The shape of the world a generation from now will be influenced far more by how we communicate the values of our society to others than by military or diplomatic superiority. William Fulbright, 1964

Wednesday, September 10, 2014


Releasing the imprisoned talent   

Releasing the imprisoned talent                          
Art as a career has a bad name in Indonesia. Across the archipelago the same story repeatedly emerges in profiles of creative people: Their childhood talents were acknowledged but the family forbade formal study lest it interfere in the real purpose of life.
That meant being educated for a conventional profession. This being a culture of obedience the smart kids dried their eyes and brushes, let the paints harden and clay crumble. They became bankers and teachers, doctors and public servants, earning money, raising families, being seen as respectable and responsible.
In the case of Tatik Simanjuntak this meant training to be a lawyer, though she has never donned the black cloak of jurisprudence.
Instead she wears workshop plain and practical, and does what she wants – which is paint exquisite designs mainly drawn on glass. She takes these from the Hindu / Javanese epics, the Mahabharata and Ramayana, using wayang kulit figures but providing her own subtle interpretations. 
Although the term is usually translated as ‘leather puppets’ wayang is closely related to the Javanese word for spirits – bayang. For some the puppets are grotesque two-dimensional figures who jerk and gyrate their way across a simple screen -  poor guys’ TV.  For others they are a glimpse into another ancient world of magic and mystery. Only a few can enter that universe.
Tatik’s transition to professional artist is recent. She felt she couldn’t move until her father passed away, lest he die distressed because his daughter had disobeyed.   It wasn’t until 2007 that she was ready to uncage her spirit. By then she was 40 and a late starter indeed.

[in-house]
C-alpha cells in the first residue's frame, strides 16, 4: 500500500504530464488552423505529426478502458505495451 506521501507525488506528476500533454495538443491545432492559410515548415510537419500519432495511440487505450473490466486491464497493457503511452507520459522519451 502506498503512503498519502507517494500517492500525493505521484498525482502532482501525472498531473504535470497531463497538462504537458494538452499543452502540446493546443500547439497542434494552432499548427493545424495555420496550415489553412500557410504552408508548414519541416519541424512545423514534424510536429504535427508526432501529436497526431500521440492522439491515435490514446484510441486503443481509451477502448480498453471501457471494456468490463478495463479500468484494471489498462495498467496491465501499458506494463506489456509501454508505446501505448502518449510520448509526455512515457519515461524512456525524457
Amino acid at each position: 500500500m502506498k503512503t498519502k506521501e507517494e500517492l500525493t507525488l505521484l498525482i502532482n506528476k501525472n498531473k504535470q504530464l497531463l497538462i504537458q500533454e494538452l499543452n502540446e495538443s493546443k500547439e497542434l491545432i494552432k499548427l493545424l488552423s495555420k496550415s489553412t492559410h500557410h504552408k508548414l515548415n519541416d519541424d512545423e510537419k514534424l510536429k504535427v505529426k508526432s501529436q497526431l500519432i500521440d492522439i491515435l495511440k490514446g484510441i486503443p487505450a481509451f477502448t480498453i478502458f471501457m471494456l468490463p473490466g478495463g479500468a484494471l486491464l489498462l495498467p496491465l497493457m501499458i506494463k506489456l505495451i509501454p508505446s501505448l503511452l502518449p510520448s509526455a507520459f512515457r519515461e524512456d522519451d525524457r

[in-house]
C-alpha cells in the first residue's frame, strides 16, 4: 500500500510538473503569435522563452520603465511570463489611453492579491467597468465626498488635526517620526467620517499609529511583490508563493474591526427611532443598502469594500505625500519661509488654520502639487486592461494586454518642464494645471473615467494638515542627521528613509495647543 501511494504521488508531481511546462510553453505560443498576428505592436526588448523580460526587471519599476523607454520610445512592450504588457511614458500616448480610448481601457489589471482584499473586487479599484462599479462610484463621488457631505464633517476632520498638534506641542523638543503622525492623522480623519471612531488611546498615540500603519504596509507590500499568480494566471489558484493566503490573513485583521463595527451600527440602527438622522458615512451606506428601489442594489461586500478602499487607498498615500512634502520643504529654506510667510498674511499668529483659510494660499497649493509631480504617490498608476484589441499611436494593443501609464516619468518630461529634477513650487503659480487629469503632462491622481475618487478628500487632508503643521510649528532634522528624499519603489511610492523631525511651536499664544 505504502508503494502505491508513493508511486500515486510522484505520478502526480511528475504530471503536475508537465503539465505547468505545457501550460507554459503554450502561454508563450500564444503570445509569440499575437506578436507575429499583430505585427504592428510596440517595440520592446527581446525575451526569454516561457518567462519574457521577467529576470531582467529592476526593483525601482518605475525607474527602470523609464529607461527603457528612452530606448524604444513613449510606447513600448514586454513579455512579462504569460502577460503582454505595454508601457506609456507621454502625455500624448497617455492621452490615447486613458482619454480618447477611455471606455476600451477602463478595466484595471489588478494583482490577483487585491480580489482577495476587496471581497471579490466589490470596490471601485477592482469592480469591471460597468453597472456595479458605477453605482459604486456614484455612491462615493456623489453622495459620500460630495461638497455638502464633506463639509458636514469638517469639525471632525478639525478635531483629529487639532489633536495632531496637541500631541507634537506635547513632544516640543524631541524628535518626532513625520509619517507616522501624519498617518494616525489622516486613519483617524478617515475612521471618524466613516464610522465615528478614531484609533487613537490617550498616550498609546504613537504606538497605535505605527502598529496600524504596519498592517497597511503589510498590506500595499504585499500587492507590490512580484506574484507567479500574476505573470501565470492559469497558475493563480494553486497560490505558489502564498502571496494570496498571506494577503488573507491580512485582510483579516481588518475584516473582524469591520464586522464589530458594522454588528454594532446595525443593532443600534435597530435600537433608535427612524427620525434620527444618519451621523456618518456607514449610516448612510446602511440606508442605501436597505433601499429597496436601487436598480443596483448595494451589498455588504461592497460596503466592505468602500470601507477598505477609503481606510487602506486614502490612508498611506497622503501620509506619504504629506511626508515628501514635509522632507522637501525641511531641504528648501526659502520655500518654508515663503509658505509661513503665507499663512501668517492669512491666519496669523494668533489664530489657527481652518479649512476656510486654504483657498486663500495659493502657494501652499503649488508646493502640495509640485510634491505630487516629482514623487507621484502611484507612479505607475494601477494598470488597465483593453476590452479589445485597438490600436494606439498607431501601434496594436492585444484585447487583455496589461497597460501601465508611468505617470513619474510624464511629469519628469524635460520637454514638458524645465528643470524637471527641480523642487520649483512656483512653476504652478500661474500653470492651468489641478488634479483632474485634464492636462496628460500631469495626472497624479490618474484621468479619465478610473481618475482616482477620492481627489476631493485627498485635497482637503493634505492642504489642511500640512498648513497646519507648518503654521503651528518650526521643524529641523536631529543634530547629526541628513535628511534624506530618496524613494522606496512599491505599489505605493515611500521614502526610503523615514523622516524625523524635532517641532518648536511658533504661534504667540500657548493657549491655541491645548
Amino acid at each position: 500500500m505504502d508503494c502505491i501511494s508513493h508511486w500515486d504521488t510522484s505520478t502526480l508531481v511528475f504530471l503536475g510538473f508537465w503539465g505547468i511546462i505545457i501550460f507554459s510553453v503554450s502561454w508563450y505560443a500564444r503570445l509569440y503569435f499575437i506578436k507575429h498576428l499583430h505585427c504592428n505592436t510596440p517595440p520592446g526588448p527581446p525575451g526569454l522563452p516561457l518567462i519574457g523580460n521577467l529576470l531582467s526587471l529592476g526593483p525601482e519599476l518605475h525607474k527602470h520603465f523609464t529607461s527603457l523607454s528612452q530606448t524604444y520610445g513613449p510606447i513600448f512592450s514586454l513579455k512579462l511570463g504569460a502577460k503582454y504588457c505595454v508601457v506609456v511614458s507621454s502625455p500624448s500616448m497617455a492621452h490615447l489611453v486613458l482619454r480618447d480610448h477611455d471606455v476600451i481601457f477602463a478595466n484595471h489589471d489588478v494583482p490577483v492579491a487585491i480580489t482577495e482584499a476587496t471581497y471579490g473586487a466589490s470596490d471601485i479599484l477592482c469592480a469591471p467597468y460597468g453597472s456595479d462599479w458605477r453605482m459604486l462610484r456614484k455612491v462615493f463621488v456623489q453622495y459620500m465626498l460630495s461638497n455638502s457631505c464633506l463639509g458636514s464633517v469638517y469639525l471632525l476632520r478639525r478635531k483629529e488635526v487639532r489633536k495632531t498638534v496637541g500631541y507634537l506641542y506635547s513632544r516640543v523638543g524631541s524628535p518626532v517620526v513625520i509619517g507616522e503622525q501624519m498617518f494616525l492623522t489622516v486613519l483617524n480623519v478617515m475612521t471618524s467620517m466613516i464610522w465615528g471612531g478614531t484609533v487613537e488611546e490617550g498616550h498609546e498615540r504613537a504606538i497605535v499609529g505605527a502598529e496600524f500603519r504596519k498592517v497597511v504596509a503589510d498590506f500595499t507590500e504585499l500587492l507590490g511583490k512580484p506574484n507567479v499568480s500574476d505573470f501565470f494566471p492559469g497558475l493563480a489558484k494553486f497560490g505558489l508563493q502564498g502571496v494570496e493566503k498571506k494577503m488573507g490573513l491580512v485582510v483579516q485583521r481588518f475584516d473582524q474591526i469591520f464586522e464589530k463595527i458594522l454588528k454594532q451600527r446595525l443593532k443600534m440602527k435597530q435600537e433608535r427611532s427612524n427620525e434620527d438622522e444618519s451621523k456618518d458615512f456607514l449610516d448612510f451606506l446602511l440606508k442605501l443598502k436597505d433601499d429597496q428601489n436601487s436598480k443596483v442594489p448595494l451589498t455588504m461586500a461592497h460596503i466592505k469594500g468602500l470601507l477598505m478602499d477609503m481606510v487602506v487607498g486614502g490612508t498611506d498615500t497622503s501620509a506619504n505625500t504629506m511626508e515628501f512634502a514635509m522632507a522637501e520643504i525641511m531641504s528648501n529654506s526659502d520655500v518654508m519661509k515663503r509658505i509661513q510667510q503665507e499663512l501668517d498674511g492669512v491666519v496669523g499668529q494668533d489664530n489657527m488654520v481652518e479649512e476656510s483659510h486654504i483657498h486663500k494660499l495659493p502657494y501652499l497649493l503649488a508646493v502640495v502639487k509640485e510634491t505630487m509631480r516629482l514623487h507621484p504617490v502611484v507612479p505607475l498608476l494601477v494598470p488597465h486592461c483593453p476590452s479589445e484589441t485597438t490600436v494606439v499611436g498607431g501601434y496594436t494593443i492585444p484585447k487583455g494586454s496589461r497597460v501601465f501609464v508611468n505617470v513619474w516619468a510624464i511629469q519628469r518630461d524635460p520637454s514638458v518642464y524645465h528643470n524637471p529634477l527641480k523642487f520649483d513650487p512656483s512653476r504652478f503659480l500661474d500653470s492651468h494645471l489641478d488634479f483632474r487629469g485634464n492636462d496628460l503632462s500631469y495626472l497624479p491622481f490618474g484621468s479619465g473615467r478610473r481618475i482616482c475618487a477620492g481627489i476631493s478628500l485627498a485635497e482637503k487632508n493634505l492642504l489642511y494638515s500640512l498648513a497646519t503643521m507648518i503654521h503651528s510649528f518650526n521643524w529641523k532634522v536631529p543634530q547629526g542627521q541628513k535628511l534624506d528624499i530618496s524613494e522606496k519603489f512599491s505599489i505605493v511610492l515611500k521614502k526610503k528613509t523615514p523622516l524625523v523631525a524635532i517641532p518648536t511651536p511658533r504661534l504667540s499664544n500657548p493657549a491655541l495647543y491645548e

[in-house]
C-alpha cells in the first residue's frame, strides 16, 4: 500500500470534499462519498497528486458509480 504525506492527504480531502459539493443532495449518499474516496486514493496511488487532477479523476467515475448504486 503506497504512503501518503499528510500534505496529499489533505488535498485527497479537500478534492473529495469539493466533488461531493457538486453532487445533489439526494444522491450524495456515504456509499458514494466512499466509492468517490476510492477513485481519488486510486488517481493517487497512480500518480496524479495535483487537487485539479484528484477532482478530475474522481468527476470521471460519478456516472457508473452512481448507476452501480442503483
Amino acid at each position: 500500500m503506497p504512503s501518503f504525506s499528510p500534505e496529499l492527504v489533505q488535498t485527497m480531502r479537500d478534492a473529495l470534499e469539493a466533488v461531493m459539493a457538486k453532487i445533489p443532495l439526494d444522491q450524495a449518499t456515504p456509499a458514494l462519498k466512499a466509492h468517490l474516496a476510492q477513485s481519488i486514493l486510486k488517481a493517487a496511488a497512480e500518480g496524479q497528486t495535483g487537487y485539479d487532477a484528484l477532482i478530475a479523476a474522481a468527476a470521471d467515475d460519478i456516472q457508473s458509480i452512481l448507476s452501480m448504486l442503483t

Has this caused problems?
“No, I don’t think so,” she said in her Malang studio.  “That’s given me time to mature and know what I want. I’ve never had formal lessons in art.  I’m still developing and experimenting - I’ve destroyed work that I don’t like.
“My friends from law school days are always facing problems – I’m not.  I don’t have a BMW but I’m happy, and I want others to be the same. I hope that can be done through my painting.
“I wasn’t a good student, just doing enough to pass.  I preferred to write poems than take lecture notes. I didn’t rebel – in Indonesian culture that could lead to a curse.”
Instead she’s been blessed. Her 20 square meter studio at the back of the town hall, perched above the Brantas River slashed in the volcanic rock far below. She’s in a cluster of similar buildings provided rent free by the local government to encourage artists to develop their businesses.
It’s a good idea, though there’s little passing traffic.  Fine for a quiet work environment, but not as showroom.  Fortunately the few who have found her have been the right people, including officials from the Governor of East Java’s office who bought 20 original pieces as gifts for diplomatic visitors.